The acceleration calculator 25 differentiates the vehicle speed V obtained by the speed sensor 15 to calculate acceleration α of the bus 10.

The auxiliary brake controller 26 controls three auxiliary brakes, i.e., the exhaust brake, the fluid retarder, and the compression release engine brake, and includes subprograms serving as an auxiliary brake actuator 28 and auxiliary brake keeper 29.

The auxiliary brake actuator 28 activates the above three auxiliary brakes in the event of judging that large deceleration is required.

In detail, if activation of one or more of the auxiliary brakes has come to be required while all the auxiliary brakes are not activated, the auxiliary brake actuator 28 first closes the exhaust valve 12 to turn on the exhaust brake as in the “first stage” of FIG. 2.

After turning on the exhaust brake, if further deceleration is judged to be required, the auxiliary brake actuator 28 activates the compression release engine brake in addition to the exhaust brake. Specifically, the auxiliary brake actuator 28 closes the exhaust valve 12, and simultaneously opens the engine brake valve 14 temporarily between the compression stroke and the expansion stroke to restrict the revolution of the engine 11 (the second stage).

Despite the operation of the exhaust brake and the compression release engine brake, if further deceleration is judged to be required, the auxiliary brake actuator 28 activates the fluid retarder 13 in addition to turning on the exhaust brake and the compression release engine brake. Thereby, the auxiliary brake actuator 28 closes the exhaust valve 12; opens the engine brake valve 14 temporarily between the compression stroke and the expansion stroke; and fills the space between the rotor and stator in the fluid retarder 13 with operation oil to restrict the revolution of the propeller shaft (the third stage).

The auxiliary brake keeper 29 maintains the current operation of one or more auxiliary brakes which are currently in operation, in other words, maintains the auxiliary braking stages shown in FIG. 2 when it is judged that no large deceleration is required but current deceleration is required to be maintained.

Here, description will now be made in relation to the judgment that “large deceleration is required” and the judgment that no large deceleration is required but current deceleration is required to be maintained which judgments are made by the auxiliary brake actuator 28 and the auxiliary brake keeper 29, respectively.

These judgments are made with reference to the auxiliary brake control map 27 shown in FIG. 3.

On the auxiliary brake control map 27, the ordinate represents the acceleration α and the abscissa represents the vehicle speed V. Further, a braking increasing region Z1, a braking maintaining region Z2, and a hysteresis region Z3 between the braking increasing region Z1 and the braking maintaining region Z2 are determined.

An acceleration (first threshold) αTH1 at the boundary between the braking increasing region Z1 and the hysteresis region Z3 is defined so as to decrease in accordance with increase in the vehicle speed V.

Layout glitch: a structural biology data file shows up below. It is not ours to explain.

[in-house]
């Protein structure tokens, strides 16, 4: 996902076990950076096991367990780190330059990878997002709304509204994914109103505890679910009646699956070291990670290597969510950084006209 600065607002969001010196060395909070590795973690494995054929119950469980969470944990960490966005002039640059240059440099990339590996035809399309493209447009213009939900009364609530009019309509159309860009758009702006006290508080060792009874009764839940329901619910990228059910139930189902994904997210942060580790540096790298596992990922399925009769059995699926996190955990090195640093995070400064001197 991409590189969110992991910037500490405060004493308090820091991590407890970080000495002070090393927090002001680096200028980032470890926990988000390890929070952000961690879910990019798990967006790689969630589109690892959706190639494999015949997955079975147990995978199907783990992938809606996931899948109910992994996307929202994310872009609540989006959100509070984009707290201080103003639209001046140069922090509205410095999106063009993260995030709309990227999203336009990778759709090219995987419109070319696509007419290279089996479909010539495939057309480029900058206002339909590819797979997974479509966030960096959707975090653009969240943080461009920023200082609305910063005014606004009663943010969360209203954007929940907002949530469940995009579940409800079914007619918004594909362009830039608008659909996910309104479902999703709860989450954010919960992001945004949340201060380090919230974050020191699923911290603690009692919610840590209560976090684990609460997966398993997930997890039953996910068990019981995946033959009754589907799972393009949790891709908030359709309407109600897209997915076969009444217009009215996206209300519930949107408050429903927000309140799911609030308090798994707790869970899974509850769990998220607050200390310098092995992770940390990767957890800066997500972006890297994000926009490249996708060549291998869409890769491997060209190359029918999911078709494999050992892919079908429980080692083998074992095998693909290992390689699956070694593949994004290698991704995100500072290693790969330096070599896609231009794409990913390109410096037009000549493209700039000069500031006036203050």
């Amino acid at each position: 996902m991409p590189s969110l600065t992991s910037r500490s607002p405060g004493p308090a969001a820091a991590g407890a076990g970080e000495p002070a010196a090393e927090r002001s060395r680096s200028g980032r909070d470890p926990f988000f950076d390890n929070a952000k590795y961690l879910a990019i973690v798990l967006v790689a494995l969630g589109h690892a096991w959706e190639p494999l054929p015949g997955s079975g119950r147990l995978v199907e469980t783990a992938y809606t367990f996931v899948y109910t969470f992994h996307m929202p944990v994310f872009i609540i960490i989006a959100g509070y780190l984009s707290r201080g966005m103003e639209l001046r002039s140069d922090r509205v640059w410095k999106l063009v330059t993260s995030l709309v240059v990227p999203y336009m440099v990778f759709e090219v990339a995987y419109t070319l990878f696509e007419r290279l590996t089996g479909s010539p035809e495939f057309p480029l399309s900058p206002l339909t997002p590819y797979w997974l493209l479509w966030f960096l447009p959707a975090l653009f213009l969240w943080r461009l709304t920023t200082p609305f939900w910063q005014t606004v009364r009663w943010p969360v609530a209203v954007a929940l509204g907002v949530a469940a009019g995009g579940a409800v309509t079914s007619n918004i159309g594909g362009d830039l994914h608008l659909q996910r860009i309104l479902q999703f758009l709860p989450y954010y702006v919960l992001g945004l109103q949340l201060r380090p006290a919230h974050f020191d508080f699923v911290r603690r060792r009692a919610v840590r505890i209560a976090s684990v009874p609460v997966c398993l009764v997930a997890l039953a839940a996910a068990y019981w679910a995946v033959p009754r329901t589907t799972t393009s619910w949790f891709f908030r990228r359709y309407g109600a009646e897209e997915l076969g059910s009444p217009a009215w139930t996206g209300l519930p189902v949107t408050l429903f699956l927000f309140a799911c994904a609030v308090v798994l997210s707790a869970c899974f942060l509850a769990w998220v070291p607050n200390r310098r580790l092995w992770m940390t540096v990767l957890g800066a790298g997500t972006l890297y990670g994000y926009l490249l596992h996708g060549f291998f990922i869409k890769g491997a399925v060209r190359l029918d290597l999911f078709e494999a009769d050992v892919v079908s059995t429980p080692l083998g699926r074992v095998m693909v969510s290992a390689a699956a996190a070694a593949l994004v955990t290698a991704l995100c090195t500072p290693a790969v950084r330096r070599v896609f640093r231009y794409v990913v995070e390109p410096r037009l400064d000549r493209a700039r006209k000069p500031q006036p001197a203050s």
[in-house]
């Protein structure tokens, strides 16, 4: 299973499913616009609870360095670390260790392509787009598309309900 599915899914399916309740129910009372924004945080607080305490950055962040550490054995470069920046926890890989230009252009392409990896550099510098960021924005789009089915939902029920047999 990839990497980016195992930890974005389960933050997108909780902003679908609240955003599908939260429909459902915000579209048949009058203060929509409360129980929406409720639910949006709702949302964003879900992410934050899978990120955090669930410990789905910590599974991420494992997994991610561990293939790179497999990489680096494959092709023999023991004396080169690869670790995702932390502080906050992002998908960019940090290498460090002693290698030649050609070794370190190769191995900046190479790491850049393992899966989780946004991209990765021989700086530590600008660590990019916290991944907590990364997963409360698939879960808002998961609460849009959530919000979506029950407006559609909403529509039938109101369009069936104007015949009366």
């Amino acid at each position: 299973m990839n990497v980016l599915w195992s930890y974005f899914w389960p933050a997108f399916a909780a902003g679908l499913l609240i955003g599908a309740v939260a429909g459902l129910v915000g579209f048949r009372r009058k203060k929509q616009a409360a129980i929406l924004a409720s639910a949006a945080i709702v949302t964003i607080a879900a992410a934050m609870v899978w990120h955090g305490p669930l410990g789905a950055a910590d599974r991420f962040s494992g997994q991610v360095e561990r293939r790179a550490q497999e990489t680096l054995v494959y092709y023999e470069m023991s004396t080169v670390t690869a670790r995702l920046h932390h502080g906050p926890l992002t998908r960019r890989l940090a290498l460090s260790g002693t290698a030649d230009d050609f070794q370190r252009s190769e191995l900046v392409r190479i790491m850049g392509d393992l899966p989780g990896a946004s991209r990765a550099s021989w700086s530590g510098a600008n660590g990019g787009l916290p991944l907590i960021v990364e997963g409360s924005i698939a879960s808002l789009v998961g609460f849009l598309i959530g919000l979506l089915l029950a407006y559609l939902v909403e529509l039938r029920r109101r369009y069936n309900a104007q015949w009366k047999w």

Similarly, an acceleration (second threshold) αTH2 at the boundary between the hysteresis region Z3 and the braking maintaining region Z2 is defined so as to decrease in accordance with increase in the vehicle speed V.

The first threshold αTH1 and the second threshold αTH2 are set to be the same in gradient.

In FIG. 3, the specific vehicle speeds V1, V2, V3 and V4 have the relationship shown in the following expression (1).


V1<V2<V3<V4 (1)

The gradient of the first threshold αTH1 and the second threshold αTH2 is defined to be −a1 between the vehicle speeds zero and V1; −a2 between the vehicle speeds V1 and V2; −a3 between the vehicle speeds V2 and V3; −a4 between the vehicle speeds V3 and V4; and −a5 at the vehicle speed in excess of V4.

The gradients −a1, −a2, −a3, −a4, and −a5 have the relationship shown in the following expression (2).


|a1|<|a2|<|a3|<|a4|<|a5| (2)

These gradients −a1, −a2, −a3, −a4, and −a5 are common to the first threshold αTH1 and the second threshold αTH2.

When the acceleration α and the vehicle speed V are in the braking increasing region Z1, the auxiliary brake actuator 28 judges that “large deceleration is required”.

When the acceleration α and the vehicle speed V are in the braking maintaining region Z2, the auxiliary brake actuator 28 judges that “large deceleration is not required but the current deceleration is required to be maintained”.

When the acceleration α and the vehicle speed V are in the hysteresis region Z3, the operation by the auxiliary brake actuator 28 or the auxiliary brake keeper 29 is maintained without modification. Namely, at the time the acceleration α and the vehicle speed V come into the hysteresis region Z3, if the auxiliary brake actuator 28 is in operation, the auxiliary brake actuator 28 is kept operating; conversely if the auxiliary brake keeper 29 is operating, the auxiliary brake keeper 29 is kept operating.

Defining the hysteresis region Z3 between the braking increasing region Z1 and the braking maintaining region Z2 prevents judgment made by the auxiliary brake actuator 28 and judgment made by the auxiliary brake keeper 29 from frequently alternating in a short time.

With the above configuration, the vehicular cruise control apparatus of the first embodiment provides the following effects and advantages.

As shown in FIG. 4, when the main switch is on (Yes route in step S11), the amount of depression of the accelerator pedal obtained by the accelerator pedal position sensor is zero (Yes route in step S12), and when the amount of fuel injection is zero (Yes route in step S13), the acceleration calculator 25 calculates acceleration α (step S14).